Outland (Quantum Earth I) – Dennis E. Taylor

University engineering students Mike and Bill are approached by physics students who need their expertise to continue experimenting with quantum tunneling and parallel universes. The experiments turn out to be more successful than expected, opening up a big can of worms. They can now open portals to alternate timelines, with different conditions, for example, one where dinosaurs did not go extinct, and one, which they name “Outland”, where mammals are prevalent but humans seem absent. A pastoral paradise of sorts. Meanwhile, Erin, a geology student, and Mike’s girlfriend, is caught up in unprecedented events at the Yellowstone caldera, which seems poised to erupt, potentially causing widespread destruction. Due to university politics, the quantum tunneling team decide to clandestinely move their research off-campus, while disassociating themselves with the university funding stream. What started as an academic project becomes a get-rich stream, and then rather unexpectedly morphs into an escape hatch for refugees.

The concept and usage of the portals is very well realised, with a slew of interesting applications that have to be improvised as conditions “Earthside” change dramatically. The adventure story parallels to Stargate SG-1 are obvious, and references by the characters themselves. While the protagonists are likable and it is easy to root for them, they are not very three-dimensional. On a side note, this is very much the young white American apocalypse, even if one of the main characters is Indian. I suppose it can be explained away since the setting is a university in Nebraska. That criticism aside, I found this to be a real page-turner just like his other books, with Mr. Taylor’s fast-paced plotting and the constant witty snark highly entertaining.

Rich People Problems (Crazy Rich Asians III) – Kevin Kwan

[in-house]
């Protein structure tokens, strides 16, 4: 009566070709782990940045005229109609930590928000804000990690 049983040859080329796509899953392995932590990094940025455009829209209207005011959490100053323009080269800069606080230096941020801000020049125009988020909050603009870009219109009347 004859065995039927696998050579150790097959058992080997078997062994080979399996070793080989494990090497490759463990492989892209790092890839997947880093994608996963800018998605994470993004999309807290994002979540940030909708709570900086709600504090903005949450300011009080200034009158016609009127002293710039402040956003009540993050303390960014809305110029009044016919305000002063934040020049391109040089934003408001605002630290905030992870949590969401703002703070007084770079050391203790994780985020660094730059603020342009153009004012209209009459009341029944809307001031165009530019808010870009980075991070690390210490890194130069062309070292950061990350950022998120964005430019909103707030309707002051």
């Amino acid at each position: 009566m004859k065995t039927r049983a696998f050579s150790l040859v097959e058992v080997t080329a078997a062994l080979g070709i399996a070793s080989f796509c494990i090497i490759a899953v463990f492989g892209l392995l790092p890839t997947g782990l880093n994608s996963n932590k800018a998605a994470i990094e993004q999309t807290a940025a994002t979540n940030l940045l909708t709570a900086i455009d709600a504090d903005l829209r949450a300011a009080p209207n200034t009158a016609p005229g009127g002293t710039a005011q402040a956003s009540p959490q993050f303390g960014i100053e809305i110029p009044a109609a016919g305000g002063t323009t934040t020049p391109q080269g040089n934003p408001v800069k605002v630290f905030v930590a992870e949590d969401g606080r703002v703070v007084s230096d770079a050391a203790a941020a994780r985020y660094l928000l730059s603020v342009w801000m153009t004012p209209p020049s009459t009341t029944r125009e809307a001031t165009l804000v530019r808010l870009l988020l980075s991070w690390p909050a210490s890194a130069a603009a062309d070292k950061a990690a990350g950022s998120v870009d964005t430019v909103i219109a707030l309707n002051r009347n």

Nearing the end of a long and storied life, “Ah Ma” Su Yi becomes ill, and it is apparent she does not have long to live. The extended family flocks to Tyersall Park, ostensibly to pay their respects, but in many cases to vie for part of the inheritance. Eddie Cheng in particular is scheming deviously to outmanoeuvre the still estranged Nick. Nick himself isn’t particularly interested in inheriting the house, but Rachel convinces him to return home and try to make peace with his grandmother.

The third and final instalment neatly ties up the plot threads, but still holds a few surprises. There are also some particularly hilarious scenes, with Eddie Cheng taking pride of place as the fool. A worthy end to a trilogy that made me smile and laugh.

What If? Serious Scientific Answers to Absurd Hypothetical Questions – “Randall Munroe”

What If? deals with the absurd questions that Mr. Munroe receives on a section of his website, which is primarily known for hosting his webcomic XKCD. Questions include what would happen to you if you started to rise at the rate of one foot per second and what would happen if the Moon disappeared.

While the questions themselves are absurd, Mr. Munroe works through the logic and maths in a serious way, which results in some surprising insights. His trademark irony and delightfully witty foodnotes make for a very enjoyable read.